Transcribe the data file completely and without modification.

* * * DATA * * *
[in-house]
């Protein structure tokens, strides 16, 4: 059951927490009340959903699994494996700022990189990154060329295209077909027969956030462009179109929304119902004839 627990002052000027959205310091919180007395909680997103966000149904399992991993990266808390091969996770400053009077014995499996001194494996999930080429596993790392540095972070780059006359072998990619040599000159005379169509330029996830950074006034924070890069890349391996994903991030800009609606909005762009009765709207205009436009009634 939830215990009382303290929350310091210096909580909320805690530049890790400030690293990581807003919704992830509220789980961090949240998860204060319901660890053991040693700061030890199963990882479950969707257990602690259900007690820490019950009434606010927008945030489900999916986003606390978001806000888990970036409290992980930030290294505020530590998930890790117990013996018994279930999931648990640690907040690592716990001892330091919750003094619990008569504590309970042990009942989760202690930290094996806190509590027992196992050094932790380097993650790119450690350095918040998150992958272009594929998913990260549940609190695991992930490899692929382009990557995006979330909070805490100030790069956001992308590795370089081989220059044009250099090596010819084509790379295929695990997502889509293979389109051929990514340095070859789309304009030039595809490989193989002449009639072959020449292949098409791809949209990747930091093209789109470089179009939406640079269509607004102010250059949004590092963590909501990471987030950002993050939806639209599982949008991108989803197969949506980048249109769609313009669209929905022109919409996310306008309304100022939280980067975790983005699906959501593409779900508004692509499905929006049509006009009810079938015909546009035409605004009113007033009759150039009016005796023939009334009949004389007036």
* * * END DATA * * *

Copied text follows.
[in-house]
């Protein structure tokens, strides 16, 4: 059951927490009340959903699994494996700022990189990154060329295209077909027969956030462009179109929304119902004839 627990002052000027959205310091919180007395909680997103966000149904399992991993990266808390091969996770400053009077014995499996001194494996999930080429596993790392540095972070780059006359072998990619040599000159005379169509330029996830950074006034924070890069890349391996994903991030800009609606909005762009009765709207205009436009009634 939830215990009382303290929350310091210096909580909320805690530049890790400030690293990581807003919704992830509220789980961090949240998860204060319901660890053991040693700061030890199963990882479950969707257990602690259900007690820490019950009434606010927008945030489900999916986003606390978001806000888990970036409290992980930030290294505020530590998930890790117990013996018994279930999931648990640690907040690592716990001892330091919750003094619990008569504590309970042990009942989760202690930290094996806190509590027992196992050094932790380097993650790119450690350095918040998150992958272009594929998913990260549940609190695991992930490899692929382009990557995006979330909070805490100030790069956001992308590795370089081989220059044009250099090596010819084509790379295929695990997502889509293979389109051929990514340095070859789309304009030039595809490989193989002449009639072959020449292949098409791809949209990747930091093209789109470089179009939406640079269509607004102010250059949004590092963590909501990471987030950002993050939806639209599982949008991108989803197969949506980048249109769609313009669209929905022109919409996310306008309304100022939280980067975790983005699906959501593409779900508004692509499905929006049509006009009810079938015909546009035409605004009113007033009759150039009016005796023939009334009949004389007036």